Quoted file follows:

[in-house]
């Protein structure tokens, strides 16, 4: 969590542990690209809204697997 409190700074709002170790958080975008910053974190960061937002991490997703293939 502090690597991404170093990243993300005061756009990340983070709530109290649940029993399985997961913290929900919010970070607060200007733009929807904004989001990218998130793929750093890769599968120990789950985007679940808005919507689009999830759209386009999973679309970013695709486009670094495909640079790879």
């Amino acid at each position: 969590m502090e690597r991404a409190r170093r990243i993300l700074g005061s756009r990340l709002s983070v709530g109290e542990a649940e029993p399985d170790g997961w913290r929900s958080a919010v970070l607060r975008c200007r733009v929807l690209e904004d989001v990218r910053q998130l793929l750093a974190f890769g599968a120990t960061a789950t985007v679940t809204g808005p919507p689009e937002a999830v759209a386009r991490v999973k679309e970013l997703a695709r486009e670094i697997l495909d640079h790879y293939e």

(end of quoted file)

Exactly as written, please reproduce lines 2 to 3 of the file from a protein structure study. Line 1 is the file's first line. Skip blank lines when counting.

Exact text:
């Protein structure tokens, strides 16, 4: 969590542990690209809204697997 409190700074709002170790958080975008910053974190960061937002991490997703293939 502090690597991404170093990243993300005061756009990340983070709530109290649940029993399985997961913290929900919010970070607060200007733009929807904004989001990218998130793929750093890769599968120990789950985007679940808005919507689009999830759209386009999973679309970013695709486009670094495909640079790879």
């Amino acid at each position: 969590m502090e690597r991404a409190r170093r990243i993300l700074g005061s756009r990340l709002s983070v709530g109290e542990a649940e029993p399985d170790g997961w913290r929900s958080a919010v970070l607060r975008c200007r733009v929807l690209e904004d989001v990218r910053q998130l793929l750093a974190f890769g599968a120990t960061a789950t985007v679940t809204g808005p919507p689009e937002a999830v759209a386009r991490v999973k679309e970013l997703a695709r486009e670094i697997l495909d640079h790879y293939e």